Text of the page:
Fish – The Perfect Protein

The Perfect Protein: The Fish Lover’s Guide to Saving the Oceans and Feeding the World by Andy Sharpless, Suzannah Evans

 It’s rare that I sit down and read a book of 270 pages in just over one sitting. It’s even more remarkable that former President Bill Clinton takes time out to write a compelling forward to a book on fisheries.  But, this book provides a clear, compelling and readable case for protecting our Oceans and how to do it.

 Why Protect Our Oceans

 Andy Sharpless, Oceana’s CEO, gives two good reasons why we should be interested in growing fish stocks.

 Growing Populations Need Protein

First, the world’s population of 7 billion today is likely to grow to 9 billion by 2050. We will need more a lot lore protein to feed the 2 billion people.

We can feed them healthy wild seafood – and there is no reason why our oceans would not sustain levels needed – or we will have to find that protein from meat.

 Pigs & Cows Are Not The Alternative

Now, we can feed people from pigs, cows, or other forms of meat. I don’t eat meat but I accept that a lot of people do and will continue to do so. But it’s clear that we don’t have enough land to grow the soy and corn that is used to feed the pigs and corn. And, we won’t have enough land and clean water to grow more crops to feed the pigs and cows, let alone treat the waste.

As Sharpless puts it “More than half of the world’s crop yields—mainly corn, rice, wheat, and soybeans—are used to feed livestock, not people. And most of the meat from the livestock is sold to people.”

  How To Feed The World?

Secondly, wild caught fish could easily be a healthy and sustainable resource that could be part of billions of peoples main source of animal protein.

 Short Term Pain?

 Returning fish stocks is not going be painless. But, the long-term demise of fish stocks and the jobs they support has been a painful in many countries.

For too long, we have been drawing down from the principal in the bank account.  The remarkable thing about fish,is that if we let them re-build for a few years, we can start living off the interest of the principal and not the principal. Indeed, it could be feasible that we started living off the interest from the interest of the principle.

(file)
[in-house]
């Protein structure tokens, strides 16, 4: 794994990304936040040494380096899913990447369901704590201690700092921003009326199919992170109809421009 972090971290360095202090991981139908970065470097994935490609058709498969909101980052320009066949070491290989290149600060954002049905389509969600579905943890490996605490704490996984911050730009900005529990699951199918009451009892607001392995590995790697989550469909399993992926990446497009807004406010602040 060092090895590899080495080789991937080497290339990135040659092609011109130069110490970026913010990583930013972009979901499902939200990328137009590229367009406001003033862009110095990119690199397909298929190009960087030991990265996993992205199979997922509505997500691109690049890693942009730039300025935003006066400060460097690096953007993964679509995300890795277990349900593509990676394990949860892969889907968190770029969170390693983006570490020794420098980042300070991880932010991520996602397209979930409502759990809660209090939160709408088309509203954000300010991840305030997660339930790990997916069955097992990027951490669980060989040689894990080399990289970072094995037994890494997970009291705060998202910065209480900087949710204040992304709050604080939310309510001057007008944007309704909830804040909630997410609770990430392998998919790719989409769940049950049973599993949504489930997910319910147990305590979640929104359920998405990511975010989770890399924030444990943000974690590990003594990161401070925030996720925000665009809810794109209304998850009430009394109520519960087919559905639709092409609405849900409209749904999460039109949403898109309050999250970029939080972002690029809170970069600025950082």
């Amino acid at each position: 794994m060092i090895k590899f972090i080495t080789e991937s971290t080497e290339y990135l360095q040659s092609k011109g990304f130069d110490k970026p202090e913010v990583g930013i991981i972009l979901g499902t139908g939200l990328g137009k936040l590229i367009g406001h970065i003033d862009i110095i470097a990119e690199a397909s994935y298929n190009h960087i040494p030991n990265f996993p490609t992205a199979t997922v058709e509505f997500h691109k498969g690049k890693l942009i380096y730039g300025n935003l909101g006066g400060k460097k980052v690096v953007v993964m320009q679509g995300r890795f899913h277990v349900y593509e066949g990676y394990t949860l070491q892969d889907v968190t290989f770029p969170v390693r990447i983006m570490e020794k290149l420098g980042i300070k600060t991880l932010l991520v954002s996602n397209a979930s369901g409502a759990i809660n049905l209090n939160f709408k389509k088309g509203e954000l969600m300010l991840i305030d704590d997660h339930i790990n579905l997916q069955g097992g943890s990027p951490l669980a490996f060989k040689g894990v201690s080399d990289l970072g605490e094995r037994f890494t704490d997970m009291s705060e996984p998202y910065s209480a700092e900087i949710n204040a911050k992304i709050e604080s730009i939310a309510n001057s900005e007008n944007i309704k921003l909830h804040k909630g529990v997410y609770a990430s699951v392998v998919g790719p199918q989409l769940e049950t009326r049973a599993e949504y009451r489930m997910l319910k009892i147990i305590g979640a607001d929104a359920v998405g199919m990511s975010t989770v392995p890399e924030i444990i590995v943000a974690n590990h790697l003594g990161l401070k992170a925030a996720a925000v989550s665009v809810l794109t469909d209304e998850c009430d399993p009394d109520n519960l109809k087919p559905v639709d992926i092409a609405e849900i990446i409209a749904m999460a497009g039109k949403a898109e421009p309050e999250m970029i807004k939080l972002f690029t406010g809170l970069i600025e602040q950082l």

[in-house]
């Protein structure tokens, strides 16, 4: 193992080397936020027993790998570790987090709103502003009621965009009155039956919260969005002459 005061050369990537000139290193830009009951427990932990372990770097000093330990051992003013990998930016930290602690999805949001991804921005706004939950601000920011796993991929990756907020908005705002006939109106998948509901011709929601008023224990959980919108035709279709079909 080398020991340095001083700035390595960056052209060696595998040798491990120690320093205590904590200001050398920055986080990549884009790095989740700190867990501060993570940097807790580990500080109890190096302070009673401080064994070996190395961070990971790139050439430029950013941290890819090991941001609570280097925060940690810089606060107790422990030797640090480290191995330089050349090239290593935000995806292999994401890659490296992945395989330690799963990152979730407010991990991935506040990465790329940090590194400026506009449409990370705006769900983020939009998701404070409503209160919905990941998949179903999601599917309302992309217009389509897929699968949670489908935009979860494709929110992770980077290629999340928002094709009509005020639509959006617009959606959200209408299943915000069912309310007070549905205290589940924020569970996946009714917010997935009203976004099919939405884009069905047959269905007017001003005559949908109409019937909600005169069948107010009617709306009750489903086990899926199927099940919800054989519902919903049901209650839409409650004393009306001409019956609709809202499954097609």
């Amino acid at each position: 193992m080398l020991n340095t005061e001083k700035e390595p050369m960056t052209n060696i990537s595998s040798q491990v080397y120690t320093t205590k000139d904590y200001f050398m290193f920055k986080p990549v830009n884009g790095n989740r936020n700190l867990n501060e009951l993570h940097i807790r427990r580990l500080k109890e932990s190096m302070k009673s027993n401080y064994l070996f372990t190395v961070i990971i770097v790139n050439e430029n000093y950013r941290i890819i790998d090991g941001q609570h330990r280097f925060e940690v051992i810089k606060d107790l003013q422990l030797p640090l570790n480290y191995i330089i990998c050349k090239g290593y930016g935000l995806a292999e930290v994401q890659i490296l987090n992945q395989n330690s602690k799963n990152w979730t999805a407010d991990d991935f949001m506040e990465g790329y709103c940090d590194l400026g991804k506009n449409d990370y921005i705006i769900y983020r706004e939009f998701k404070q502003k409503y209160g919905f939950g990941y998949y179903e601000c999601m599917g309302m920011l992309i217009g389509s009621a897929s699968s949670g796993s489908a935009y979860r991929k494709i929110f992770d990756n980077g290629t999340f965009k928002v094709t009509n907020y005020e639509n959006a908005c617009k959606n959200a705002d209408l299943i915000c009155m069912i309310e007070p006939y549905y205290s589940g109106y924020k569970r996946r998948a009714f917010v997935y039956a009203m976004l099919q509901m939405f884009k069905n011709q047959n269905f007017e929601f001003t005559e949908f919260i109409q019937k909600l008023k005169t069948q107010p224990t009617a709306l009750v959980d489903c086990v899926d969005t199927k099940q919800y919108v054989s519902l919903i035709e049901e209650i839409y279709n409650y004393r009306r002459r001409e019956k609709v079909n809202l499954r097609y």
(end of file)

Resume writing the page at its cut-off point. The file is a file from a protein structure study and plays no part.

And, that turn around can be as short as 5 to 10 years.

 What is the Recipe for Success?

 This book provides a checklist that any fisheries minister could remember – even at 2 am when negotiating quotas:

1.Protect the habitats that foster ocean life.

2. Reduce the scourge of bycatch.

3. Set quotas based on science, not the fishing industry’s bottom line.
And, I would add another:


4. Enforce the rules

I added point 4 because there is often  too little enforcement in many fisheries.


80/20 Fisheries Management

This is not as challenging as it first seems.

There are around 196 countries in the world today. 44 of them are landlocked. Luxembourg and Nepal don’t have too much interest in fisheries.

25 countries control 76% of the world’s costal waters. Indeed 10 countires control 51%. These 10 countries control half of the world’s coasts – where 99% of the fish live:

1.United States,



4. Russia

5. New Zealand

6. Indonesia

7. Canada

8.United Kingdom


  1. 10.  Chile.

You’ll find similar weightings for those countries fleets doing the catching. 25 countries fleet catch 75% of all wild caught fish and the top 10 catch 53%.  The top 10 fishing countries:



3.United States







10. Denmark

Only a few of those top 10 coastal or catching countries need to get things right for big things to change.


And, whilst it may take a long time to restore the world’s Oceans to their former bounty, there is nothing to stop stocks from increasing by 40% in the near future. Now, that will go a long way to providing food for billions, good jobs for many, and a healthy and vibrant life in the Oceans.